The second category is piece-rate entrepreneurs who work with aggregators and private companies. These companies promote doorstep entrepreneurship by providing all raw materials and taking finished products from their home premises. According to NSSO, piece-rate entrepreneurs are ‘subcontracted workers’, who are not classified as ‘employees’ within the standard employment relations or rights and are clubbed with Own-Account enterprises (OAEs) under self-employment. Such a classification results in loss of access to associated rights and makes OAEs invisible.
70% of women entrepreneurs in our study were associated with aggregators and private companies. These overarching institutions monetised on the artisanal and weaving skills of these entrepreneurs and drew a larger portion of profits. However, entrepreneurs indicated a strong preference to work with aggregators, since these institutions enable access to regular supply of raw materials and a market for finished products. This restricts and binds the women homepreneurs to a single operator and limits their scalability. Women lose bargaining powers and this leads them to be a price-taker.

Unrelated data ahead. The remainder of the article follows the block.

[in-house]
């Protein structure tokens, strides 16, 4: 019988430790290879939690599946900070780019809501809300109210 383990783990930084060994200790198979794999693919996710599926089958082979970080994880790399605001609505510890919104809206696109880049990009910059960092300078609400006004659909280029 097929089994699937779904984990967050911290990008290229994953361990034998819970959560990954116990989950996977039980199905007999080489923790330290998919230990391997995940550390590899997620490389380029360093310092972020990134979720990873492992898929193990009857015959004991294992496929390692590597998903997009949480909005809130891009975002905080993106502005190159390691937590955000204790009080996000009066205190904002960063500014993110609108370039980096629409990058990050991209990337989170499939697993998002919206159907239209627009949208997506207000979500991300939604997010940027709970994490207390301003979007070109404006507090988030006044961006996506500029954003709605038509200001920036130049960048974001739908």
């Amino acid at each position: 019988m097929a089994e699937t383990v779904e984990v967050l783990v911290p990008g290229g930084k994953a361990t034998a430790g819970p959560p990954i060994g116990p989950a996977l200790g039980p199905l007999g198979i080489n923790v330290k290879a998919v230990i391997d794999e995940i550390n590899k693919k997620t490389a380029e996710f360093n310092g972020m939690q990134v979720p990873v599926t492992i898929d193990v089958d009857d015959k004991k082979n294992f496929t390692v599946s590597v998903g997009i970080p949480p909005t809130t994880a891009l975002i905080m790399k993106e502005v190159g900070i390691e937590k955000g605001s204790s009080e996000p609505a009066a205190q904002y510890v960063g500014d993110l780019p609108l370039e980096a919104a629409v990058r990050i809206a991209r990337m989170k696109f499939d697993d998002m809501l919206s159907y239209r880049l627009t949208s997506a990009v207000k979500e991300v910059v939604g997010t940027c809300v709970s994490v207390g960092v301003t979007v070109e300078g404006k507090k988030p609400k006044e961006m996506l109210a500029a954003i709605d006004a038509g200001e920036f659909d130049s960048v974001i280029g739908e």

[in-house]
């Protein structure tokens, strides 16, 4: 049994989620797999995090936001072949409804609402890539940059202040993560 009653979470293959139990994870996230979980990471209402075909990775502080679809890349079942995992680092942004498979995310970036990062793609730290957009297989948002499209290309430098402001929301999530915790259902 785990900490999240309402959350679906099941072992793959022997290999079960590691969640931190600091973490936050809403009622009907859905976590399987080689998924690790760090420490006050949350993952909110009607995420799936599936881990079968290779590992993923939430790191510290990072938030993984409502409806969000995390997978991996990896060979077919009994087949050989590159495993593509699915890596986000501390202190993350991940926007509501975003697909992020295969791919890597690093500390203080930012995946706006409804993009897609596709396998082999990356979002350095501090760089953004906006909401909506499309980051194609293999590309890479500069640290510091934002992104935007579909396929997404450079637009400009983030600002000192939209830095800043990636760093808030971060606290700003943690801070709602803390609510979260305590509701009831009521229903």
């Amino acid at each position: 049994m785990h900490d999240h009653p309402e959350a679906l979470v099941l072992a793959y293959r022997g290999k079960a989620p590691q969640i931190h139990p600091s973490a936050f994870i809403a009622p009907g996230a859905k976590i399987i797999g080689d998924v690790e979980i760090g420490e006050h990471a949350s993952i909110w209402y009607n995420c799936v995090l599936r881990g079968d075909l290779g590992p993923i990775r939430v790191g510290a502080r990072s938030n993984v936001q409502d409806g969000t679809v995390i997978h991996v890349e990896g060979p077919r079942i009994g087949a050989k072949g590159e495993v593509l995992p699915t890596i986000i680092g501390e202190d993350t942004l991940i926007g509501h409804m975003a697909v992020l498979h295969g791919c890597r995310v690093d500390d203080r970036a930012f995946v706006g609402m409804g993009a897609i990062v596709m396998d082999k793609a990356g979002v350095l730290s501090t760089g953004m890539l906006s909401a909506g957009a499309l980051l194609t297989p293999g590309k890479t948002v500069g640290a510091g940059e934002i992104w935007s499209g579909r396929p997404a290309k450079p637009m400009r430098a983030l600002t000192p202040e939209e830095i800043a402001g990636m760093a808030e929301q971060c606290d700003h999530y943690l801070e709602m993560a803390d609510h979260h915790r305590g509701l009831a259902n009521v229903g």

Respondents in our study however did not mind losing the bargaining power, and spoke in terms of respect and gratitude for the contractor for providing them work. Rather than negotiating for better profit margins, they rely on requesting the contractors for more work. The contractors themselves are marginal players in long and opaque supply chains with little power –their strength lies in remaining competitive and offering the cheapest options for products in the market. They have limited information about where their product would be sold, and no means to hold the retailer accountable (IndiaSpend, 2020).
Closed communication channels